Our first foray into the Dolomites was to Refugio Bolanzo at 2457m. Well supported by the bus from Bolanzo which wound it's way up the narrow road followed by the Siusi gondola which cribbed 1500m off the climb! Did we feel we were cheating, not at all as it was still a slog at altitude though plenty to look at with the cute wooden hay barns and alpine chalets, rolling meadows, wildflowers and handsome cows. The last half hour of rain made us very grateful for the warm fire in the Refugio.
An early morning hike up to Monte Pez for panoramic views of the Sciliar Peaks before a hearty breakfast. The weather warm and sunny by now as we ambled along the plateau toward the rocky spur and yawning ravines with the teeth of the Sella range. Track sidled to the Alp de tires refugium for a delightful coffee where we met our new friends from Norway. They have been visiting this area for years and put us onto the next few days itinerary. Passing many walkers by now as it was Saturday we made it to our new home for the night Sassopiatto, all the mod cons after renovations with lovely blonde wood panelling.
The ascent of Sassopiatto peak 2969m was motivated by the Norwegians who had been thawted by bad wx many times yet here we were, a clear glorious day. They set off at 7.15 and we followed as quickly as we could afterwards reaching the huge iron cross at the same time, go team nz. Stupendous views rewarded us for the sweat. Feeling pretty pleased with ourselves as we passed others making their way up in the increasing cloud and heat it was now time to head round to Refugio Vincenza 1894 rebuilt in 1903 because of an avalanche and no wonder. Poised on a narrow platform, surrounded by vertical rock walls, awe inspiring with massive views out to Alpe di Sius and the Austrian alps. We were pretty rapt to get here not only for the unique landscapes and position of our stay for the night but also as we discovered it had only opened the night before! Lucky rather than well planned. The refugios close over winter and don't open until the snow conditions allow. This last winter was a biggie in Europe. Today we have been walking over snow packs thankfully softened by the sun.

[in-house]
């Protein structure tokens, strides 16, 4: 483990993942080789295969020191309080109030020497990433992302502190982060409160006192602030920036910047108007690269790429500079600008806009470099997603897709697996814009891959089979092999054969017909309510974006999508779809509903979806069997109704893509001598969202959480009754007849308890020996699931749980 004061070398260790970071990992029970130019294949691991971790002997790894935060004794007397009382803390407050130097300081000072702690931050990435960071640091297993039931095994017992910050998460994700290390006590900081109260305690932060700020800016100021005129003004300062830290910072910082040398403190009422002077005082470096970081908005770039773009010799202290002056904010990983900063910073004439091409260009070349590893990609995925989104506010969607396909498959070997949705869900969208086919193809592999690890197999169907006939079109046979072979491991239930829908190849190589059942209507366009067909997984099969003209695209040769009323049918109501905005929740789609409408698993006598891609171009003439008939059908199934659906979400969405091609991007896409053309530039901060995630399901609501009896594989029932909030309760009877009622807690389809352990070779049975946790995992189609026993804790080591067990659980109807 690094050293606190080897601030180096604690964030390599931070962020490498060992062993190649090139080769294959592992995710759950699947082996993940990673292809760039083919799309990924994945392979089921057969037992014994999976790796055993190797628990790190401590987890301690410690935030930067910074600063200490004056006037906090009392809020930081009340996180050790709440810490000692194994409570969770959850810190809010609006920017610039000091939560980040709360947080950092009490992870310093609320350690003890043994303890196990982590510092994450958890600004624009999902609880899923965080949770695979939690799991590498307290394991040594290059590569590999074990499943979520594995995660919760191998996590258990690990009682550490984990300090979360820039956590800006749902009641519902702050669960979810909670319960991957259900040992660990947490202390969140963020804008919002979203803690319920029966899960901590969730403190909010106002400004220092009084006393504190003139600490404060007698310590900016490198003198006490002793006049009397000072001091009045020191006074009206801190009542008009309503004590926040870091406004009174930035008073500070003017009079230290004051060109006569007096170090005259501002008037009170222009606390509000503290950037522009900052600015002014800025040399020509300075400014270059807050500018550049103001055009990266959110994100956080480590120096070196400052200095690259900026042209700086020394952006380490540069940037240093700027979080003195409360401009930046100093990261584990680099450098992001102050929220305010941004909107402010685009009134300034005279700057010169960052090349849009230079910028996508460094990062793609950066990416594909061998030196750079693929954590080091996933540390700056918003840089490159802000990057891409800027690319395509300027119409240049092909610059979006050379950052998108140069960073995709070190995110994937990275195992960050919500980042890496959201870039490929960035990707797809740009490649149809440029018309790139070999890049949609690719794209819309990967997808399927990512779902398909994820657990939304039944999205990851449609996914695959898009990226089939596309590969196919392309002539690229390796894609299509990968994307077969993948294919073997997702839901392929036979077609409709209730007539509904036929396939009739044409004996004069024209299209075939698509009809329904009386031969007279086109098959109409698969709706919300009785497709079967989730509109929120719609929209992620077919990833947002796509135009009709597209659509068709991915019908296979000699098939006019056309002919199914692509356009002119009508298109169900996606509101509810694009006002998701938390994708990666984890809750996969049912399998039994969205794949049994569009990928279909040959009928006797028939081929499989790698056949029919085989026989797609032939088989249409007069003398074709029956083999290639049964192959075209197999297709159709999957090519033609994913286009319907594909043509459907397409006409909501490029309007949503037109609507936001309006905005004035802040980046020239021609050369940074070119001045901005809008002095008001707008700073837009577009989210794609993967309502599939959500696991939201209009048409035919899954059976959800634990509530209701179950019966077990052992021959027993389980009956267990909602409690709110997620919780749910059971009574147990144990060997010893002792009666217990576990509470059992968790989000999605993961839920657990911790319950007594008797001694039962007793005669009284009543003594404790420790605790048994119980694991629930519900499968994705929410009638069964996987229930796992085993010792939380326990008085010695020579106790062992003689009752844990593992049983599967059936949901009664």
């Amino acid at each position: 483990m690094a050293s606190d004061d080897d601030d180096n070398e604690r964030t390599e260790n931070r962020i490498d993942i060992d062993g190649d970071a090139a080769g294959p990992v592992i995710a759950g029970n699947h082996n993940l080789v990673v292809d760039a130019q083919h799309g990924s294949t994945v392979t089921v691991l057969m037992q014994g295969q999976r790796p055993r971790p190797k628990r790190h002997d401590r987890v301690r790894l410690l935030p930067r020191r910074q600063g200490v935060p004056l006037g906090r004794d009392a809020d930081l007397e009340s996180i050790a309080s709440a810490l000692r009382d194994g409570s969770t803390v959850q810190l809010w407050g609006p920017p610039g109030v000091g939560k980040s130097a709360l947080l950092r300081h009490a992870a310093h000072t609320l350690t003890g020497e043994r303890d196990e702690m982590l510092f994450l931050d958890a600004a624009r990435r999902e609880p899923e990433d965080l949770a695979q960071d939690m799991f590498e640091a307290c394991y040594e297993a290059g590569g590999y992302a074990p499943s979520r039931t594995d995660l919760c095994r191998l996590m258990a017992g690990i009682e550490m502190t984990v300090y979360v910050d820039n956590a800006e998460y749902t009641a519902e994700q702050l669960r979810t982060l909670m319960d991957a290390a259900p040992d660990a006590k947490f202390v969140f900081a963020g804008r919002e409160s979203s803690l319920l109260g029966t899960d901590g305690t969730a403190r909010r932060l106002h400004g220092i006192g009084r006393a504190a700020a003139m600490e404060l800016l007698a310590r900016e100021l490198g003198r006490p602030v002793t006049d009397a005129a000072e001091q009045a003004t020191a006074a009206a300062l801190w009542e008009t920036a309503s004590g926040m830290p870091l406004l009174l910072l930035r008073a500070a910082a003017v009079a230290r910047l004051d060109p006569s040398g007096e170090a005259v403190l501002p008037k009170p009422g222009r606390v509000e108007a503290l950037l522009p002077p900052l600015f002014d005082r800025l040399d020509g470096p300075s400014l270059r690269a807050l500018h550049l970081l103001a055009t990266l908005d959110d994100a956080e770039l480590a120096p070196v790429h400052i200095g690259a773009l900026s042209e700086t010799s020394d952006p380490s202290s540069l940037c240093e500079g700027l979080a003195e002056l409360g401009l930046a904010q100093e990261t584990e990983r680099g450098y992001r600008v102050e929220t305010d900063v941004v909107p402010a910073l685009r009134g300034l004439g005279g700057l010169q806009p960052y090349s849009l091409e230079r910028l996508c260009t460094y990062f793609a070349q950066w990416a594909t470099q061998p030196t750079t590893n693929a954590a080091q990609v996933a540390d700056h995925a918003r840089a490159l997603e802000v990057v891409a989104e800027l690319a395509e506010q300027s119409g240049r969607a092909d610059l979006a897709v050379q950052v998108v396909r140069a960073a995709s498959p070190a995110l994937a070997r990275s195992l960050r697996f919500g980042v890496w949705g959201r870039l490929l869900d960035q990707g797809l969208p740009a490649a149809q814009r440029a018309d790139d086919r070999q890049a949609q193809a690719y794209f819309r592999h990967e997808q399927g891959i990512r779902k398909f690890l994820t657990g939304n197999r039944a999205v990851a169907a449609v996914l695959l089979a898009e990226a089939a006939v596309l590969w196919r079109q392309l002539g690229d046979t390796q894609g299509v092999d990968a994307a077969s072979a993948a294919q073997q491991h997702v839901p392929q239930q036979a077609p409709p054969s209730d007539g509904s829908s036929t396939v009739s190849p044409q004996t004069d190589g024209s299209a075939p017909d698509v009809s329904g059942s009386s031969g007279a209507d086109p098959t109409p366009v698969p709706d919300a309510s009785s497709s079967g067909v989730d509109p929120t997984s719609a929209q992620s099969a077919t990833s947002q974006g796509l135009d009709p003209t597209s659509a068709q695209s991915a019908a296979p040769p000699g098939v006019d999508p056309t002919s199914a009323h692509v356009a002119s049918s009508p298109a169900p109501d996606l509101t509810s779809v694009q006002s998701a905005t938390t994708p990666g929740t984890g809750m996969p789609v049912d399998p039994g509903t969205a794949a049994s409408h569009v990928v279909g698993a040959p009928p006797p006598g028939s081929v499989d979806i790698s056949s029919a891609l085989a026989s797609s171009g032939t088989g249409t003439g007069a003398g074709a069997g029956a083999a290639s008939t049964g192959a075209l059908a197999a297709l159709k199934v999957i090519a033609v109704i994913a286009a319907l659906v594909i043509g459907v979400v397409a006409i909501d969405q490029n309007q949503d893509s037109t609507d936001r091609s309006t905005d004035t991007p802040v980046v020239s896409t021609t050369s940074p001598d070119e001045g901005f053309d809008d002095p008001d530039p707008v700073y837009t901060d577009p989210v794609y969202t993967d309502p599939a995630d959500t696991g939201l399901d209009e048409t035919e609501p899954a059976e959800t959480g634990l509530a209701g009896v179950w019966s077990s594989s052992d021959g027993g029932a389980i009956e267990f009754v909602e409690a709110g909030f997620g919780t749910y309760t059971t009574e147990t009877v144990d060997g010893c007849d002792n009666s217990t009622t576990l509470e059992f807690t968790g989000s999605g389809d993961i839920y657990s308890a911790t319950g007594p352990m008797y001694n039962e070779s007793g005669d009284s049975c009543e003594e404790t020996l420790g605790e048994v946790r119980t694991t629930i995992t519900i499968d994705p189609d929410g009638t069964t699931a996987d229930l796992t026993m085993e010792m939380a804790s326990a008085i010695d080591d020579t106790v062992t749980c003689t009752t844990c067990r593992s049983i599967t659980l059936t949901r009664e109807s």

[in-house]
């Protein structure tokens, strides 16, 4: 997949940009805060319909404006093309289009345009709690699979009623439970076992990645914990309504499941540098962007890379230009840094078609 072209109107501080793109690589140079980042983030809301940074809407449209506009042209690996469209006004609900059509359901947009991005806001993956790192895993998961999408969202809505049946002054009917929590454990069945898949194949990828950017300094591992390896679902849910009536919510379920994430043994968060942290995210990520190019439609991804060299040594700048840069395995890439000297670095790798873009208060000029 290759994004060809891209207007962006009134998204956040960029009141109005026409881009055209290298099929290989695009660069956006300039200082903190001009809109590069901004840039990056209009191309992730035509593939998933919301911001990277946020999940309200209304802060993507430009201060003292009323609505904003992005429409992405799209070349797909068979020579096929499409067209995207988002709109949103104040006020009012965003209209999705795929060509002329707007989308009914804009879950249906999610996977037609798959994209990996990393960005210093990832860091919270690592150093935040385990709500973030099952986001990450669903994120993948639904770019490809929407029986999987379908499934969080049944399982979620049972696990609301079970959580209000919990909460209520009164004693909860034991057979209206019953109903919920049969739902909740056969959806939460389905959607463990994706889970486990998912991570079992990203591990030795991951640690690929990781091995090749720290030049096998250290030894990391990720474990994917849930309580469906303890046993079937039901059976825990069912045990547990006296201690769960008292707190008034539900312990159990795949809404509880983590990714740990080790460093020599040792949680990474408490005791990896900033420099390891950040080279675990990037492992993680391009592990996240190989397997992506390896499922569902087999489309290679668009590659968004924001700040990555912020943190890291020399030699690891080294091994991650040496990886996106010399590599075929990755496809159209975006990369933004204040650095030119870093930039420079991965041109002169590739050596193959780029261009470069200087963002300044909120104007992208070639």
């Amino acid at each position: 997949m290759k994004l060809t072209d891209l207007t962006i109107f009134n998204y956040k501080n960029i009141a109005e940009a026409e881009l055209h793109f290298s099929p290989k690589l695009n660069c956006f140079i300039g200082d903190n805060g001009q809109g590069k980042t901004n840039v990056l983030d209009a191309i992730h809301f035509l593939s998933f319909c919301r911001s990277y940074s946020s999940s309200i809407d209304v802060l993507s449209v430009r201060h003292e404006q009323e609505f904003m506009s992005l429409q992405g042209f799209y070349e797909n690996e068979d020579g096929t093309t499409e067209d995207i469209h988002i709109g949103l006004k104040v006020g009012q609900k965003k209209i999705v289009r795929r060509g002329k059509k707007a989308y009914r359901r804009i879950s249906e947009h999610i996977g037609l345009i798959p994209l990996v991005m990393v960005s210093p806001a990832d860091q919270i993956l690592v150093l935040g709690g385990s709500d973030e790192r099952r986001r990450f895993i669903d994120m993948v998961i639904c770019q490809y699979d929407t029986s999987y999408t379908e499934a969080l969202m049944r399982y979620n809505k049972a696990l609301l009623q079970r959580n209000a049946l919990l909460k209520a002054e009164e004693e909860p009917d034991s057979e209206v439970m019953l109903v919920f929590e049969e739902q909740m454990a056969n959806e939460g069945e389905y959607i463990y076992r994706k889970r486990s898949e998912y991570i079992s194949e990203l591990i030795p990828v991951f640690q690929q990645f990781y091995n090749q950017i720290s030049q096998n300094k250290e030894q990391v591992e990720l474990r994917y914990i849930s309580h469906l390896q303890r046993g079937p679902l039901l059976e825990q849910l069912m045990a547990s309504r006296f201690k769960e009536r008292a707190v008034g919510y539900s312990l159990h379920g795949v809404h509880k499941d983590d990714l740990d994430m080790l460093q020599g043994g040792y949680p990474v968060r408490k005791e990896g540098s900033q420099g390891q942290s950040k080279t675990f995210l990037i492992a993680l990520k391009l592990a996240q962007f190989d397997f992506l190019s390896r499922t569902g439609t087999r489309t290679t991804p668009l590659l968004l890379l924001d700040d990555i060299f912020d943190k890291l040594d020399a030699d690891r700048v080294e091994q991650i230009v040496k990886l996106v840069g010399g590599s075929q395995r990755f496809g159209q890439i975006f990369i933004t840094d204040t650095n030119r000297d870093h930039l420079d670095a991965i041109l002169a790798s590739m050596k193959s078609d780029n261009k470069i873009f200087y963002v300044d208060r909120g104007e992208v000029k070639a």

We have found new ground for adventure opposite last weeks trek with a whole new area to explore. Valley Gardena,is our new home, jagged cliffs, high pastures covered with wildflowers and pine forests. We just love the vivid colours with the green, grass, dolomite limestone and the blue sky. We are lucky with good weather. Based at Firenze refugio, our favourite refugio so far, this morning.We climbed up an impossible looking gully to find stairs and handrails. Handmade with timber from the local forest and we often think of the history behind the trails constructed in the 1st World War. The trail opened out into high sheep pasture and meandered past steep dropoffs to the valleys below.. The views were fabulous and we lay about for a long time. To the south is the Alpe di Siusi to the west lthe Sella group, the north the Odle group and in the distance in the east the alps of Switzerland and Austria. Once back at our refugio we thoroughly enjoyed chatting with dutchies and Swiss on the other side.
Had to check out what all the fuss was about. Venice was founded over 1,500 years ago on 117 different islands that are linked by 150 canals and around 400 bridges and pavements.
The buildings are supported by and built on oak and pine piles that are driven deep into the ground. They are secure because the soil is so water logged that there’s no free oxygen in it, so there’s no decay. We saw though that the ground floor of many of the older buildings are disused because of high tide flooding. The palaces and churches all sitting on these foundations grand as can be. It's just a matter of fighting our way through the tourists or best of all getting up very early to enjoy wandering without the throngs of people.